The blocked merger of Deutsche Börse with NYSE Euronext leaves both parties with disappointed shareholders as long term plans to achieve scale in world financial markets appears checked. An appeal is possible, but it appears both parties misjudged how narrowly competition minister Joaquín Almunia viewed the merger as anti competitive. Both DB and NYSE Euronext argued that the derivatives markets are global, not regional – as Brussels antitrust authorities have decided. Europe’s regulator also believed that the off-exchange, or over-the-counter markets did not provide significant competition for exchange-traded derivatives, despite the contention that the combined group would still compete globally with the Chicago Mercantile Exchange and other exchanges in Asia.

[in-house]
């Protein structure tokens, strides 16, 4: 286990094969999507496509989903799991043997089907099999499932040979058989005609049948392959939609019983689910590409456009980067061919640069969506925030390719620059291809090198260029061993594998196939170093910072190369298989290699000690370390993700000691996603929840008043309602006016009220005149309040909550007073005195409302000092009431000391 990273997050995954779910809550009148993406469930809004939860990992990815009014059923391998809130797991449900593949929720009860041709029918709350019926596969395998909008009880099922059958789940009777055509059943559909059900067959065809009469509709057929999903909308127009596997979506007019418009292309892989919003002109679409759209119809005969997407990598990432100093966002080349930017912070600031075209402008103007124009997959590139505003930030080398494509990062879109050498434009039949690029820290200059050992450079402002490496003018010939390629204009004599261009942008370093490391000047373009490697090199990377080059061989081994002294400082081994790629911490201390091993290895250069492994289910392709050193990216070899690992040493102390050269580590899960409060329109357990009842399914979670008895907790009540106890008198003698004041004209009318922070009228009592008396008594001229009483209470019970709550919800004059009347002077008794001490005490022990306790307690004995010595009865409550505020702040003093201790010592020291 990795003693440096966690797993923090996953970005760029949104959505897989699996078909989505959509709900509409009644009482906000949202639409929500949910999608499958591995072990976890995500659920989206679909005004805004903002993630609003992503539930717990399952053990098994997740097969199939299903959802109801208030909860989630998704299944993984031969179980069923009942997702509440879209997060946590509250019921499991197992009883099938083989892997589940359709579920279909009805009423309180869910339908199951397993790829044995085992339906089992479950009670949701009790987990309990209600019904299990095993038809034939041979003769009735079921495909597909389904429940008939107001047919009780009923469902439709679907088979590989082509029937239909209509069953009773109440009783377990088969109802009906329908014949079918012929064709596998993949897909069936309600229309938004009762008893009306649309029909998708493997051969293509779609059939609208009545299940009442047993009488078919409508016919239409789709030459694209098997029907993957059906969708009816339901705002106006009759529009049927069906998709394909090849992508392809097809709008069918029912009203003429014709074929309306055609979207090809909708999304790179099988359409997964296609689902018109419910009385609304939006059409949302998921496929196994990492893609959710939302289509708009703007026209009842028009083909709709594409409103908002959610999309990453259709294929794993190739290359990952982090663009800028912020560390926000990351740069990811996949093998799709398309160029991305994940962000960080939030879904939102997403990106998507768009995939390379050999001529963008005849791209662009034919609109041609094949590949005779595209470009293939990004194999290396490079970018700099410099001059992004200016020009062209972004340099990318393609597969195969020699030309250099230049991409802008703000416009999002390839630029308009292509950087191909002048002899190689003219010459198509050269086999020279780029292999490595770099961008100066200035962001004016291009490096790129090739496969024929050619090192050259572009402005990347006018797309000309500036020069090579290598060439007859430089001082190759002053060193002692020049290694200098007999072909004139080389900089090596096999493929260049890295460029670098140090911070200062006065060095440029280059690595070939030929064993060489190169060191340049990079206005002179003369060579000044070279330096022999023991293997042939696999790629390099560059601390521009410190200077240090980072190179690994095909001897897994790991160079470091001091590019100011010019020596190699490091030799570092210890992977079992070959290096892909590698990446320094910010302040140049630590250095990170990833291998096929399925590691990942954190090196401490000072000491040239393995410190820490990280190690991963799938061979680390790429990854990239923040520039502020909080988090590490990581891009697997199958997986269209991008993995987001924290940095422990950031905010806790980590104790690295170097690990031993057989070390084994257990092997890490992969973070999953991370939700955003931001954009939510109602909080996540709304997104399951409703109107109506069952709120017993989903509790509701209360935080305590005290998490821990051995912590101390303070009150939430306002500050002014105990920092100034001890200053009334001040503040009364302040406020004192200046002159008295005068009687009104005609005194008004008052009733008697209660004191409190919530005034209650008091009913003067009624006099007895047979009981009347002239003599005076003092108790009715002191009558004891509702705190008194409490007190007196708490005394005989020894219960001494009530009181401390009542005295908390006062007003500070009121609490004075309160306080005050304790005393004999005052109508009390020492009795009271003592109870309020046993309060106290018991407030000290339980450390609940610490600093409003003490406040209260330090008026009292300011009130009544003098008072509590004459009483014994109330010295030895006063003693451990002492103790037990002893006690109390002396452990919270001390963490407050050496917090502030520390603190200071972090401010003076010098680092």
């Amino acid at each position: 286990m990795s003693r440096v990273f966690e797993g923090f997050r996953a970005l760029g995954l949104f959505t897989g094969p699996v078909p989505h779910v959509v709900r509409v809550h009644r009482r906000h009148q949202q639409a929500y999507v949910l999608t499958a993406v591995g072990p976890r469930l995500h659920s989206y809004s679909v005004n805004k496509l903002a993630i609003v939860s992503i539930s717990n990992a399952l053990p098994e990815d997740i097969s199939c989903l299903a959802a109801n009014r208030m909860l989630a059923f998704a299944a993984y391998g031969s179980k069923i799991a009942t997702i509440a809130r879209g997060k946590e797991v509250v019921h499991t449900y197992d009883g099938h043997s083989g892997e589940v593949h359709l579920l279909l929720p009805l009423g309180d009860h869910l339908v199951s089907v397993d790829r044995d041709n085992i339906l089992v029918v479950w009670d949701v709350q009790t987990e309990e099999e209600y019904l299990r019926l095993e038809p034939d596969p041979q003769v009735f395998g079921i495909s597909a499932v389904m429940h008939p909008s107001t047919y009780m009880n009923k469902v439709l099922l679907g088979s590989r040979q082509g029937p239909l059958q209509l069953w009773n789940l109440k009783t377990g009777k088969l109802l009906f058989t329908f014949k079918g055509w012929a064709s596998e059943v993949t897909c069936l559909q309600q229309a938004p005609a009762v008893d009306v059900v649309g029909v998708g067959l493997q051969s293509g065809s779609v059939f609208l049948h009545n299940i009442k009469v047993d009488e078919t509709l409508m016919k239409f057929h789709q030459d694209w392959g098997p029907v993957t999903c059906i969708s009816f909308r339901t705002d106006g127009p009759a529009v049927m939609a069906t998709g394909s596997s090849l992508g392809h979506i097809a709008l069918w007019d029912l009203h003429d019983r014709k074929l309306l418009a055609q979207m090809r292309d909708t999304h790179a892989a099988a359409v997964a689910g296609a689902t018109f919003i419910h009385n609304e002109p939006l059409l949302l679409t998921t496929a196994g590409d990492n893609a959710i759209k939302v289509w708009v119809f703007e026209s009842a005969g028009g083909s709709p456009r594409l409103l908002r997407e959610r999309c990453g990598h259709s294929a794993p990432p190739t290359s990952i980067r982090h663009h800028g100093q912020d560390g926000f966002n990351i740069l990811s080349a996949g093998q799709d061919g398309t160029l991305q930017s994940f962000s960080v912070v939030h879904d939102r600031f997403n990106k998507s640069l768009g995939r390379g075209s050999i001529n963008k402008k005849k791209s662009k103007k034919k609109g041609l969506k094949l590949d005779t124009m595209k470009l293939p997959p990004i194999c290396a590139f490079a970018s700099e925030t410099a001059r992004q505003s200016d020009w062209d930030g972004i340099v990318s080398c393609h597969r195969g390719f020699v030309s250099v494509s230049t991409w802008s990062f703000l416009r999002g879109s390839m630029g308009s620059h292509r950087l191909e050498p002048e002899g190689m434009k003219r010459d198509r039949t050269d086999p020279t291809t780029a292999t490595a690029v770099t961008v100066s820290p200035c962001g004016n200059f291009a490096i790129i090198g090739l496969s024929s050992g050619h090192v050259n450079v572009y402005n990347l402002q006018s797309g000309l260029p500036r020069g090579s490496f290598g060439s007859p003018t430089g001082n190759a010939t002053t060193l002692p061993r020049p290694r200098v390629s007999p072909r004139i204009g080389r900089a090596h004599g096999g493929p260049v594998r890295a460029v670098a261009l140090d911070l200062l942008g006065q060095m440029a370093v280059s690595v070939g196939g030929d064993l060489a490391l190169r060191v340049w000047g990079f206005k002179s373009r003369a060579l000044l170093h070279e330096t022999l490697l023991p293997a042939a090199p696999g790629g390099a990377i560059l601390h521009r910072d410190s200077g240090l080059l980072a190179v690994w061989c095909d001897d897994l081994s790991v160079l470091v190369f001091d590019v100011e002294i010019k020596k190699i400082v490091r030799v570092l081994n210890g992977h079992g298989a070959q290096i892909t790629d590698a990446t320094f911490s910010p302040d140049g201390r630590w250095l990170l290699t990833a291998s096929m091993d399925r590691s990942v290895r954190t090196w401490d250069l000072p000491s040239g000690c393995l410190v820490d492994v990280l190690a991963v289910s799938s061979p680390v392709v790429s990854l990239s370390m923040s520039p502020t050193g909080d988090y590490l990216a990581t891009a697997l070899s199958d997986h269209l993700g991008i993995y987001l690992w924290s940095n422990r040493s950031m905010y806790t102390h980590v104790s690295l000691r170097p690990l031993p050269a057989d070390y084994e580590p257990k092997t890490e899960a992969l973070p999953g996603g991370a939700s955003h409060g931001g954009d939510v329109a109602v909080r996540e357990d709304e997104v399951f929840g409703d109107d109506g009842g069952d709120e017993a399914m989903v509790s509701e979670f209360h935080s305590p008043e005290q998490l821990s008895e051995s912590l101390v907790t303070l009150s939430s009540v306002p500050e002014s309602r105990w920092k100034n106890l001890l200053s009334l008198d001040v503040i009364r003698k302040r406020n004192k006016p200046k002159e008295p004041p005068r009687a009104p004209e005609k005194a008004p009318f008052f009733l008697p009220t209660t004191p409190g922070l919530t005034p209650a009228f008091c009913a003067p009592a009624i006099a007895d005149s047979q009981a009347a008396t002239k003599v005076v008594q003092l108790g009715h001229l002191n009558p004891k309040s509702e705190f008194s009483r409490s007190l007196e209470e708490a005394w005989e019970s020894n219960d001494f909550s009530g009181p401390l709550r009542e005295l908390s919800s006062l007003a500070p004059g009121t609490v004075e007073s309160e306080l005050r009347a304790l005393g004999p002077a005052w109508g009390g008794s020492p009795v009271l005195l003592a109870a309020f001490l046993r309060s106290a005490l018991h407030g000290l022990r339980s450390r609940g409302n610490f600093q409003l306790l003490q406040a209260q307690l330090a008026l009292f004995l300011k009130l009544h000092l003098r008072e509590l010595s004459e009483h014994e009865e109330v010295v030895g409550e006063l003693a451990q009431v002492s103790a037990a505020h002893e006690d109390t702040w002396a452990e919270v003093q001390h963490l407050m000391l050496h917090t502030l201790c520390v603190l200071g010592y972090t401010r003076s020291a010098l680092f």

The biggest loser would appear to be NYSE Euronext, which generates most of its revenues from cash markets and derivatives and lacks a substantial post-trade services unit. Analysts say that with the collapse of the deal the NYSE will need to seek its own clearing strategy at a time when clearing has become a competitive weapon with rival exchanges. A major element in the drive to combine was for NYSE to move the clearing operations to Deutsche Börse’s Frankfurt clearing house. This isn’t the first time European regulators have taken a narrow view of competition. While it’s true the combination of DB’s Eurex and NYSE’s Liffe would represent 95 percent of exchange-traded derivatives, some observers point out that the listed derivatives is global and cannot be viewed as regionally North American or European.